Nike uses its raft of top-level sports names to promote the swoosh in all forms of media and is pushing hard for its customers' tweets and Facebook posts. It produces social media content for each of the major sports product categories like basketball, football and soccer, with each having its own site with relevant content. Does that all make Nike a technology company? Perhaps not, but its technology strategy gives it an edge over low-tech competitors, Swinand says. In a sign of its growing tech chops, a top Nike designer was recently poached by Apple.
Swinand says Nike's technology investments may not show up directly in sales figures, but they add to the company's brand advantage and customer stickiness, borrowing another high-tech buzzword. Its ability to mine the value of the brand recognition makes Nike stock attractive despite its pricey 25 times earnings present value, he says.
Johnson Controls. An old-line Rust Belt company once known for making building temperature gauges and car seats is now the leader in new car technology. It produces a wide range of fuel-efficiency products and is a main supplier of hybrid car batteries and control panels that monitor fuel use and manage the car's stability to limit fuel consumption. The seats it makes now for cars can shift weight automatically for fuel efficiency and comfort. It makes "infotainment" devices and control panels, and a wide range of electronic components for "smart car" interiors and enhanced performance. It's the focus on the environment – both in terms of reduced fossil fuel consumption and cleaner emissions – that makes it a favorite of Calvert Investments, which is focused on socially conscious investment.
Johnson Controls is also a Wall Street favorite as carmakers prepare to lift fleet-wide fuel ratings to 54.5 miles per gallon by 2025 under a U.S. mandate. "Johnson has retooled as a technology company and is now the go-to place for the highest-quality energy efficiency products and technology for the auto industry and buildings," Henson says.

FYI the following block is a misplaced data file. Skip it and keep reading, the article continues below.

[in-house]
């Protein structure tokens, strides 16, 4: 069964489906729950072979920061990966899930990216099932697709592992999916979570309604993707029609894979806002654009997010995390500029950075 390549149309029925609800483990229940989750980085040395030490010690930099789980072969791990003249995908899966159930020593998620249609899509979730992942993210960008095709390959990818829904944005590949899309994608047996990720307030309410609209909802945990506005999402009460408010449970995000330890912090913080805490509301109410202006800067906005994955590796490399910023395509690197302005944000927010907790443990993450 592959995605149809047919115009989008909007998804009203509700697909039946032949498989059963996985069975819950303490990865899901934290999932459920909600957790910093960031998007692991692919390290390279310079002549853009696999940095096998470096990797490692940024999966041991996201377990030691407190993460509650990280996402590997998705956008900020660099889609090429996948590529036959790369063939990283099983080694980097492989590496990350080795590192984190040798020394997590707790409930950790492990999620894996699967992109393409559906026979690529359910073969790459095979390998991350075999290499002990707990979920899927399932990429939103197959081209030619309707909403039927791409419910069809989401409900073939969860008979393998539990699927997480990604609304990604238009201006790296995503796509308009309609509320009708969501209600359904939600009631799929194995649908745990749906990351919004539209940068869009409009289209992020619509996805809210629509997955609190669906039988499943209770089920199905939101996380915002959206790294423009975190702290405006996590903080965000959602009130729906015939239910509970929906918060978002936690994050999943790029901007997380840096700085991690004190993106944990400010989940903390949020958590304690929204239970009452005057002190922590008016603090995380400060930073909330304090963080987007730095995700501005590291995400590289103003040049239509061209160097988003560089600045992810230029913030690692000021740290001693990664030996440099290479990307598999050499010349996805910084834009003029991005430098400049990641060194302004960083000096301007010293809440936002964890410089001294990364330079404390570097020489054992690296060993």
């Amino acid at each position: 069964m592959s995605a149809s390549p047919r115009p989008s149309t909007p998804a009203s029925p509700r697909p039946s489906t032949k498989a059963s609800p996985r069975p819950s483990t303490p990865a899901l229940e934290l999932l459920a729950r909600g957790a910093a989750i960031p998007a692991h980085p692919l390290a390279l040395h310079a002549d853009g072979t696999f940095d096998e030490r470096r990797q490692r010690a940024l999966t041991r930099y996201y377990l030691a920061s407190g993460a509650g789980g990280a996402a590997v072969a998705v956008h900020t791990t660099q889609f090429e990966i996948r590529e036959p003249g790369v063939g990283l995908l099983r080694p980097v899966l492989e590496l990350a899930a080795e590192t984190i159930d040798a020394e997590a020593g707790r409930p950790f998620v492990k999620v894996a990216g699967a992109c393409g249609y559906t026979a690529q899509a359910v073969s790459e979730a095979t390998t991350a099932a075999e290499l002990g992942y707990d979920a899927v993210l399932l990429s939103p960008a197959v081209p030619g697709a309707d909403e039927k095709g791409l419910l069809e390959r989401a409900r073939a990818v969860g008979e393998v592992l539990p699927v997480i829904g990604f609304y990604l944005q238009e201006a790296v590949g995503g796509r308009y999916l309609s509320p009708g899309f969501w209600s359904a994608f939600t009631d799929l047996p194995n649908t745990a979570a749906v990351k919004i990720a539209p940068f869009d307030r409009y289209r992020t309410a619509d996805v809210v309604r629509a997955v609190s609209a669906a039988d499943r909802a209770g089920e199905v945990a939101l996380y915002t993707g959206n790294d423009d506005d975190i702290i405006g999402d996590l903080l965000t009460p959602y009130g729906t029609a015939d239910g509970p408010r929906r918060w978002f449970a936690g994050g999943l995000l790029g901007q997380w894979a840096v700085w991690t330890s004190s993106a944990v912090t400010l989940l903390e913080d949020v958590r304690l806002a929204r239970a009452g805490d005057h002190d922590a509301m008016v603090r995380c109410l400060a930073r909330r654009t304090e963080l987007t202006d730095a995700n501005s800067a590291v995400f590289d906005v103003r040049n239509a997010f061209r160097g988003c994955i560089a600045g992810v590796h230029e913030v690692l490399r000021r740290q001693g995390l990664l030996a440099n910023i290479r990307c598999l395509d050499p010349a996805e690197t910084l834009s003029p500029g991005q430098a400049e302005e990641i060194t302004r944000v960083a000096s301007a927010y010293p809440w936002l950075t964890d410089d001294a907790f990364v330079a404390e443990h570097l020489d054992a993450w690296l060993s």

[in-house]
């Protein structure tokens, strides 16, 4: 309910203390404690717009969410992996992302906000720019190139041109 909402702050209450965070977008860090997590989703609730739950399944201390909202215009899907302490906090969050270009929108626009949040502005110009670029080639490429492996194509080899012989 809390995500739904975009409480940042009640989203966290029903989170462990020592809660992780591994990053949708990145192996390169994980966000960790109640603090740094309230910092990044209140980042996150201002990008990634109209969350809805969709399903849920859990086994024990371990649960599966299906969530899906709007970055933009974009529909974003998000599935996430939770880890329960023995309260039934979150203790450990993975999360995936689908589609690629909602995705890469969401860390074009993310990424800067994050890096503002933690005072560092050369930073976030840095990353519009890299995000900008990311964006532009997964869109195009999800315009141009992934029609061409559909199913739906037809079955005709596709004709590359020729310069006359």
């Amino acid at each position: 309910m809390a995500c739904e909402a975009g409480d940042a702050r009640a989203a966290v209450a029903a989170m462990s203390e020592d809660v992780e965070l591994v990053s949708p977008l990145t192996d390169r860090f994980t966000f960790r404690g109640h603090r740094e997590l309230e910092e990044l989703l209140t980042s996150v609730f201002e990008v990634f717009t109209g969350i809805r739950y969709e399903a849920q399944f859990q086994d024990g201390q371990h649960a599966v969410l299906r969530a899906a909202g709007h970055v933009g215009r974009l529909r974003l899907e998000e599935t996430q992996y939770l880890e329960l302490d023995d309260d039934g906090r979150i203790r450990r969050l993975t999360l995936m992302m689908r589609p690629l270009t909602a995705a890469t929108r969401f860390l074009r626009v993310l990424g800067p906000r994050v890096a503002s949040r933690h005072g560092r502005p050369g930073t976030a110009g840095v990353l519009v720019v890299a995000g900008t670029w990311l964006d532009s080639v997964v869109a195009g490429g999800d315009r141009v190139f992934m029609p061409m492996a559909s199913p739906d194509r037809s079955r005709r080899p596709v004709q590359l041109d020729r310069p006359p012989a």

Pure Technologies. Many investors haven't heard of this small technology company, but it plans to make a big name for itself by transforming decaying infrastructure with proprietary technology in water and other key areas. Calvert's Henson says the company's sound-sensing devices can measure the integrity of structures, including bridges and pipelines. Its tools monitor water and oil pipeline flows to avoid leaks, pollution and other potential threats. Pure Technologies makes many products aimed at repairing existing bridges and pipelines, which makes it a more compelling stock in a low-budget era for government.
Amazon. Amazon makes this list because it has transformed itself from a simple online retailer into a cutting-edge tech company, avoiding the fate of Alta Vista, Webvan and a host of other Internet also-rans, Pachter says. He considers Amazon an "excellent long-term buy," although he rates it "neutral" right now based on its present share price. It's a leader in cloud computer and data-mining services that were byproducts of the firm's "delivering people what they want" ethos. Also, while The Washington Post may be a personal investment of Amazon founder and CEO Jeff Bezos, his company continues to bet big in the digital device market with the Kindle, still the leading e-reader and a player in the tablet world. Digital products and e-books, including titles from Amazon's own book publishing division, are starting to generate significant sales.
When does a low-tech company become a high-tech company? That's hard to answer. But like Amazon, smart companies adopt technology to serve customers more efficiently and quickly.
"Companies have to keep themselves and their brands relevant, and new technology is a way to do it," Pachter says. "You have to keep reinventing yourself or you die."